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India Wins Freedom
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A Pinch of Salt!
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Bardoli
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A People Reject Their Rulers
Jallianwala — The Aftermath
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From Swadeshi to Swaraj
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The Monk Who Shook The Nation
Father of Indian Unrest
An Old Man's Dream
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Pressing On !
Europeans Take To The Street!
The British Raj in Black and White
Mamool Raj
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Hunger Deaths
The Delhi Durbar
Return to Swadeshi
Barbarous Britannia
‘Rani Ka Hookum’
Perishing in Peace
The Blue Mutiny
English Education
The Trial of the Last Emperor
Roll of Honour
The Empire Strikes Back
British Authority Collapses
Sepoys on the Move
Tribal Uprisings
The Empire Builders
For God and Country

The resistance began to spread to other villages and within two years peasants in all the districts of Bengal had vowed to give up growing indigo even if it cost them their lives.
Sisir Kumar Ghose, Harish Chandra Mukherjee the editor of the Hindu Patriot and many other intellectuals worked relentlessly to rouse public opinion against forced cultivation of indigo. Lieutenant-Governor J.P. Grant was most sympathetic towards the plight of the indigo cultivators. By the end of 1860, the cultivation of indigo in Bengal had come to an end. However, it continued in Bihar, particularly in Champaran where fifty years later, M.K. Gandhi would emerge as a mass leader.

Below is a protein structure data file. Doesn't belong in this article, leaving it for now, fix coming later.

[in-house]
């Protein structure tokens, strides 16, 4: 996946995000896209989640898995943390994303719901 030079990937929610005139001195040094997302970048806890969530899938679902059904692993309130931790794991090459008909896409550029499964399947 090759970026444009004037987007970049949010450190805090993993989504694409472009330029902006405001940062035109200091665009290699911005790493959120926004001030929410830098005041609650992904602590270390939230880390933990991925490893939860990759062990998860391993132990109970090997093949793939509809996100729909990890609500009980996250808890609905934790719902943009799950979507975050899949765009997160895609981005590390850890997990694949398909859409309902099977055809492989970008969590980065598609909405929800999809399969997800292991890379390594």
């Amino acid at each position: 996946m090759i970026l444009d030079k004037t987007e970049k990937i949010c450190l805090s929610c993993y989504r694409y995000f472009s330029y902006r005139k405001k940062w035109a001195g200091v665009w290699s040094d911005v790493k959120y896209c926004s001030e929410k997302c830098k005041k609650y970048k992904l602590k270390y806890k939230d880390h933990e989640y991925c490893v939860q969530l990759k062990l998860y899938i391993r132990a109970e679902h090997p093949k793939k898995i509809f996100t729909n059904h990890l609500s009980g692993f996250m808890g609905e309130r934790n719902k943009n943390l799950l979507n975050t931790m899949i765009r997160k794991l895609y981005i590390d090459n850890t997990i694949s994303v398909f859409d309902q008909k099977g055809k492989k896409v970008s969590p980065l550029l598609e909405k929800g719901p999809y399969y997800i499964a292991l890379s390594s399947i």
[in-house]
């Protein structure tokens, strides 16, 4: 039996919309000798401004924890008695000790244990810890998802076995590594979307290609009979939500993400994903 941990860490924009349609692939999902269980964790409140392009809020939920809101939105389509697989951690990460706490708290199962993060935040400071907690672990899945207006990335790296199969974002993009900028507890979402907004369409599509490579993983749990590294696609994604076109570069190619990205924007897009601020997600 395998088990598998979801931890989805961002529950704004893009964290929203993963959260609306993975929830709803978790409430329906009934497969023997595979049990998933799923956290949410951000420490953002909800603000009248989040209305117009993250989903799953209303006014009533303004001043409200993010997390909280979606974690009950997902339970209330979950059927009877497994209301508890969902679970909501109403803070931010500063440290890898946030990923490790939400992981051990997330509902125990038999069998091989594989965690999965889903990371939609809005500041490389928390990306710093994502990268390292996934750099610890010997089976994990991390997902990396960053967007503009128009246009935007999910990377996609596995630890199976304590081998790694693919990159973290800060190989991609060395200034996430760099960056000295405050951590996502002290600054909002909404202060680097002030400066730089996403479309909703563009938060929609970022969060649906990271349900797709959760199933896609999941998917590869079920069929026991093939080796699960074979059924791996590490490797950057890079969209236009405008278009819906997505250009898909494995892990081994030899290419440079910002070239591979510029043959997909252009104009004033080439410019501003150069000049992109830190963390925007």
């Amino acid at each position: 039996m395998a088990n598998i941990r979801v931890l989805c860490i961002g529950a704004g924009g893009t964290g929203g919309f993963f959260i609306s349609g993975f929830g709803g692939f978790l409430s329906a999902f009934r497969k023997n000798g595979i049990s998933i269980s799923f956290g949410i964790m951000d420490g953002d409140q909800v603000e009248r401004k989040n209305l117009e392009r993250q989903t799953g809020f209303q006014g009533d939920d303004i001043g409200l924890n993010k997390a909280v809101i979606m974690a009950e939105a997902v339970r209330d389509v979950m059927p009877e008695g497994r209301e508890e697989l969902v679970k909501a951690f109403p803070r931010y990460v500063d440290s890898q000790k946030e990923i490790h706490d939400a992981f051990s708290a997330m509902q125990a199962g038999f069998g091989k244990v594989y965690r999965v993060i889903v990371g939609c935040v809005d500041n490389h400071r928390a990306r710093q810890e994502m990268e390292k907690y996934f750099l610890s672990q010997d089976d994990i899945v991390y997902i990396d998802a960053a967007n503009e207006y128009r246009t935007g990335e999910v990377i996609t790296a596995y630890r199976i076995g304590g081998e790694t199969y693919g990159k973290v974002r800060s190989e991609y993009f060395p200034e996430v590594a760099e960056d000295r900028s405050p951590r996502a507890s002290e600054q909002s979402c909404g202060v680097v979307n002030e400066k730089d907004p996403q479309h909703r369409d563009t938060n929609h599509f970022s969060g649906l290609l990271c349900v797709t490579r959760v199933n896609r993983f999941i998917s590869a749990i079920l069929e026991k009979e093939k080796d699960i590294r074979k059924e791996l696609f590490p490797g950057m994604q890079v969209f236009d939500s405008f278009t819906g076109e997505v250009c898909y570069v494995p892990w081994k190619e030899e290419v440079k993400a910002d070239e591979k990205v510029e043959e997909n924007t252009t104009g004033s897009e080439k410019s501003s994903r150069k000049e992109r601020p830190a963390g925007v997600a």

Indigo in Song and Drama

The anguish of the indigo cultivators found expression in numerous folk songs and is graphically depicted in the famous play Neel Darpan written by Dinabandhu Mitra. The play evoked considerable emotion whenever it was staged. During one performance, a spectator is said to have hurled shoes at the actors playing the roles of the planters.
One of the folk songs translated by Rev. Long, a Christian priest, goes like this:
When the planter first applies to the ryots to sow indigo, he comes like a beggar,
But finally he makes grass grow on the ryot's bones;
The indigo planters come like a needle,
But go out like a ploughshare 
And are devastating Bengal like swarms of locusts;
The king looks on while the subjects are drowned;
Should we shut our eyes at night
We see the white face before us, and through fear, our lives fly away like a bird;
Our souls are burning in the strong flames of pain.

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